This year so many of our conferences have gone virtual. While we are excited about the possibilities this affords in terms of rethinking the conference, we are also aware of the limitations of online meet-ups, especially if they attempt to be digital replicas of the in-person conference rather than creatively different events. We are working in various ways with experiments at our conferences and at the same time recognise we need to find different audiences for our work and to engage in conversations about it. As part of this we will share our accepted conference abstracts in this logbook and invite people to get in touch however they wish if they want to explore these ideas further with us. To begin with we are posting our accepted abstracts for the EASST/STS (formerly Prague) 2020 annual conference (one of the bigger STS conferences in our field), concluding with Rachel’s, titled ‘Drawing the body: Skill, embodiment, and the senses in anatomy training’.
Drawing the body: Skill, embodiment, and the senses in anatomy training
Rachel Vaden Allison
Anatomy training, together with its elemental practice dissection, has historically been considered a cornerstone of Western medicine and medical education—indeed, often deemed a rite of passage within the latter. Anatomy continues to hold a prominent position within European medical education programmes, often serving as a foundational course within preclinical training, providing novice physicians with their first impression of, and orientation in, the human body. In this paper, I take a step back from contemporary debates surrounding the ethical or practical use (and acquisition) of cadavers, along with any evaluation of the efficacy of high-tech or digital approaches to dissection, and instead explore the use of another prolific, yet often overlooked, pedagogical practice: drawing. Here, I discuss the different forms anatomical drawing takes—including as the ‘simplification’ or ‘schematisation’ of anatomical structures; for the visualisation of ‘virtual space’; to illustrate difficult to manoeuvre areas of the cadaver’s body, such as the pelvic region; and as a means to convey movement and temporality—along with its link to muscular dexterity and memory. In so doing, I provide room to consider the multisensory and embodied nature of skill, learning, and knowledge translation, which drawing affords, showing enskillment outside of (or, at least, alongside) the use of human bodies within anatomical education, and pushing back against cognitive models of medical training and the move towards ‘digitalisation’ in anatomy courses. This paper draws on ethnographic fieldwork conducted during the 2017/2018 academic year at Semmelweis University’s Department of Anatomy, Histology, and Embryology, in Budapest, Hungary.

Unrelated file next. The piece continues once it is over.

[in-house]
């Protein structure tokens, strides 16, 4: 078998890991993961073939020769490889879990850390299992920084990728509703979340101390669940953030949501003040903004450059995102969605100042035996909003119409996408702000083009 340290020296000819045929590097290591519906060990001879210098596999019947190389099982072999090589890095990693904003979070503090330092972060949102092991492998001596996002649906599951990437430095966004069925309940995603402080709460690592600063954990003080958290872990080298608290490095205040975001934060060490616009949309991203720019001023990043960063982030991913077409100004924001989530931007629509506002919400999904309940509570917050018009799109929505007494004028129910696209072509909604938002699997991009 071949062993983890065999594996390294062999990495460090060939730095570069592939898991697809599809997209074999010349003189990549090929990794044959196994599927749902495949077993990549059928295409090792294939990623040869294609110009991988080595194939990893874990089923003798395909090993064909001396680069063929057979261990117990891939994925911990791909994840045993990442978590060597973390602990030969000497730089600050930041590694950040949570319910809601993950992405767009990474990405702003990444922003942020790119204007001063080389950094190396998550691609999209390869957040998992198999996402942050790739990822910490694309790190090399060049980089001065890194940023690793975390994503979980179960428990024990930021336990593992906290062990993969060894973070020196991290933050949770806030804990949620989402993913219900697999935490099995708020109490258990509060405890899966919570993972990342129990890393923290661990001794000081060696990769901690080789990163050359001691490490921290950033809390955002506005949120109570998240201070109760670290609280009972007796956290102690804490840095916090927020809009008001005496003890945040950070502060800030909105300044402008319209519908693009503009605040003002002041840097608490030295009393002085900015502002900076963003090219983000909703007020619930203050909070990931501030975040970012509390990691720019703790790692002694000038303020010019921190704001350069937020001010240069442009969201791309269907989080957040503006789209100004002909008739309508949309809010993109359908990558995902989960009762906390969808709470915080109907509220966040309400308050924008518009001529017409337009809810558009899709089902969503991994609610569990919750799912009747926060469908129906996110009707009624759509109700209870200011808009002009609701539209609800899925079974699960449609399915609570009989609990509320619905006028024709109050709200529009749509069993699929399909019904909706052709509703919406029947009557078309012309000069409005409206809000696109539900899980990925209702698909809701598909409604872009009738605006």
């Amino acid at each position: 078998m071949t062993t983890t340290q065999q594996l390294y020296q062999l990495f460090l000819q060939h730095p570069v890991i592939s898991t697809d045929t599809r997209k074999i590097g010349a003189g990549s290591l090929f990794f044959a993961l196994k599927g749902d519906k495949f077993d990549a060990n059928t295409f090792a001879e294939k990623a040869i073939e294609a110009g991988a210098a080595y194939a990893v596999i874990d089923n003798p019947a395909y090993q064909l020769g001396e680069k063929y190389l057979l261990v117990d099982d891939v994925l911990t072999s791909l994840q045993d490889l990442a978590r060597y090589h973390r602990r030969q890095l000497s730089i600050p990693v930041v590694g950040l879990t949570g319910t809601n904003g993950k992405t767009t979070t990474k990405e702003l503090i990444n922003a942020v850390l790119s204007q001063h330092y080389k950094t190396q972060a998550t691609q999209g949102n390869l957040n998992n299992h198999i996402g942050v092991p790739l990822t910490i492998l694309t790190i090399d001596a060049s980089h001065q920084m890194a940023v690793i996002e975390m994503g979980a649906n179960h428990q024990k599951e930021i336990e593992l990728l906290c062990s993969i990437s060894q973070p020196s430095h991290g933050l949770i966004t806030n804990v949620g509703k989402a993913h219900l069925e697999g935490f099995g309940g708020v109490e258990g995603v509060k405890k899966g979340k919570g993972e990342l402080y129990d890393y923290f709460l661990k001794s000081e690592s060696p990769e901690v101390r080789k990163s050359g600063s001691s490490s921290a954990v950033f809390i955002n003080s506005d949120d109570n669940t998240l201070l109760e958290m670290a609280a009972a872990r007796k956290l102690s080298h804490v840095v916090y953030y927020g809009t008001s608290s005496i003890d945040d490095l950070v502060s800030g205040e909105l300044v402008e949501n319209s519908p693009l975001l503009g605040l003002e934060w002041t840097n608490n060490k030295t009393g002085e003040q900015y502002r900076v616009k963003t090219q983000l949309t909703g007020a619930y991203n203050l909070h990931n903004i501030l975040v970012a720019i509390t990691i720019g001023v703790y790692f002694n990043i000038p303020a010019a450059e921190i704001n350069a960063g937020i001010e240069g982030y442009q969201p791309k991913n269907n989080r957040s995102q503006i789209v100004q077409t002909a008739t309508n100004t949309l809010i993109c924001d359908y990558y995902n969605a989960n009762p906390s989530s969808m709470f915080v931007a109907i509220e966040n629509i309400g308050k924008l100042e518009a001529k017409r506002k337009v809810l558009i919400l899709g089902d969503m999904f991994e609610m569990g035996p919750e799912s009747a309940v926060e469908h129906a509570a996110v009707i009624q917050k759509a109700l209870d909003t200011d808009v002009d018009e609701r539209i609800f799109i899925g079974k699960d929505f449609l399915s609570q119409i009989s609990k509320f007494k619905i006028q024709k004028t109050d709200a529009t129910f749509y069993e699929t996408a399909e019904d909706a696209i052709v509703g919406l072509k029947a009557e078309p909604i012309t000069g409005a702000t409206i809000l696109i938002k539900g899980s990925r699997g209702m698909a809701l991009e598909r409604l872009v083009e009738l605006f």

Area of STS scholarship:
Medicine and Healthcare
Other: Embodiment, skill, and sensory ethnography